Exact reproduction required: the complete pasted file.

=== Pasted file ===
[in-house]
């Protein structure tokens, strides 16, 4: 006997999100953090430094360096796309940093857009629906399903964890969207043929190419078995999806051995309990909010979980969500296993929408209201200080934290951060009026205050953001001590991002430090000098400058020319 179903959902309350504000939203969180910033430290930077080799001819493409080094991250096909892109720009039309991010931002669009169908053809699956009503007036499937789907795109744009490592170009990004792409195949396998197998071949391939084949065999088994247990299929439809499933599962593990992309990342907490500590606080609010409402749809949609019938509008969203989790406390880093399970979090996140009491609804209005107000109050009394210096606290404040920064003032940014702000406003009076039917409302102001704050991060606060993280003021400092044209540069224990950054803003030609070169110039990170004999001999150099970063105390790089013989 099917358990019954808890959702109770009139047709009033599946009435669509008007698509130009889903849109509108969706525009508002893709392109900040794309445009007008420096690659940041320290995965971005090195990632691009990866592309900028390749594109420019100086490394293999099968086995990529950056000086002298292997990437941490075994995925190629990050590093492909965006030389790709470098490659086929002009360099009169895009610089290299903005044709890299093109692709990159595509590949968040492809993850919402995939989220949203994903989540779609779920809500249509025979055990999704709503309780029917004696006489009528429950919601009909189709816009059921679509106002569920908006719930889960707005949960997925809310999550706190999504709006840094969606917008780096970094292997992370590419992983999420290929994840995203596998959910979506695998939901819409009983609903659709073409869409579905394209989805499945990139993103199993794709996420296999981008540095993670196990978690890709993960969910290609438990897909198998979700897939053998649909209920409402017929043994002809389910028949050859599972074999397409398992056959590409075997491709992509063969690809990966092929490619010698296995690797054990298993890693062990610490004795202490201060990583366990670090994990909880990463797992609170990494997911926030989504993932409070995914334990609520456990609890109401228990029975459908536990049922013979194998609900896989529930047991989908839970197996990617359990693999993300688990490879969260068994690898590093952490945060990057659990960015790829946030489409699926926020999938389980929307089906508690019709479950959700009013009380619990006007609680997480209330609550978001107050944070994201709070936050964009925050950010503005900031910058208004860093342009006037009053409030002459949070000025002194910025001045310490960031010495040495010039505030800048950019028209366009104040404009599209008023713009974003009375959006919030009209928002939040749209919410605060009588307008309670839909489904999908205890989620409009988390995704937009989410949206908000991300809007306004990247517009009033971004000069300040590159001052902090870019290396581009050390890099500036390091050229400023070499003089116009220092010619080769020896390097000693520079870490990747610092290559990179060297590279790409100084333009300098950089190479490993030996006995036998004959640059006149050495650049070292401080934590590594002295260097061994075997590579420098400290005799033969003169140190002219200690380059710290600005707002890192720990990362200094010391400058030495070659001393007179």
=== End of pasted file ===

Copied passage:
[in-house]
């Protein structure tokens, strides 16, 4: 006997999100953090430094360096796309940093857009629906399903964890969207043929190419078995999806051995309990909010979980969500296993929408209201200080934290951060009026205050953001001590991002430090000098400058020319 179903959902309350504000939203969180910033430290930077080799001819493409080094991250096909892109720009039309991010931002669009169908053809699956009503007036499937789907795109744009490592170009990004792409195949396998197998071949391939084949065999088994247990299929439809499933599962593990992309990342907490500590606080609010409402749809949609019938509008969203989790406390880093399970979090996140009491609804209005107000109050009394210096606290404040920064003032940014702000406003009076039917409302102001704050991060606060993280003021400092044209540069224990950054803003030609070169110039990170004999001999150099970063105390790089013989 099917358990019954808890959702109770009139047709009033599946009435669509008007698509130009889903849109509108969706525009508002893709392109900040794309445009007008420096690659940041320290995965971005090195990632691009990866592309900028390749594109420019100086490394293999099968086995990529950056000086002298292997990437941490075994995925190629990050590093492909965006030389790709470098490659086929002009360099009169895009610089290299903005044709890299093109692709990159595509590949968040492809993850919402995939989220949203994903989540779609779920809500249509025979055990999704709503309780029917004696006489009528429950919601009909189709816009059921679509106002569920908006719930889960707005949960997925809310999550706190999504709006840094969606917008780096970094292997992370590419992983999420290929994840995203596998959910979506695998939901819409009983609903659709073409869409579905394209989805499945990139993103199993794709996420296999981008540095993670196990978690890709993960969910290609438990897909198998979700897939053998649909209920409402017929043994002809389910028949050859599972074999397409398992056959590409075997491709992509063969690809990966092929490619010698296995690797054990298993890693062990610490004795202490201060990583366990670090994990909880990463797992609170990494997911926030989504993932409070995914334990609520456990609890109401228990029975459908536990049922013979194998609900896989529930047991989908839970197996990617359990693999993300688990490879969260068994690898590093952490945060990057659990960015790829946030489409699926926020999938389980929307089906508690019709479950959700009013009380619990006007609680997480209330609550978001107050944070994201709070936050964009925050950010503005900031910058208004860093342009006037009053409030002459949070000025002194910025001045310490960031010495040495010039505030800048950019028209366009104040404009599209008023713009974003009375959006919030009209928002939040749209919410605060009588307008309670839909489904999908205890989620409009988390995704937009989410949206908000991300809007306004990247517009009033971004000069300040590159001052902090870019290396581009050390890099500036390091050229400023070499003089116009220092010619080769020896390097000693520079870490990747610092290559990179060297590279790409100084333009300098950089190479490993030996006995036998004959640059006149050495650049070292401080934590590594002295260097061994075997590579420098400290005799033969003169140190002219200690380059710290600005707002890192720990990362200094010391400058030495070659001393007179």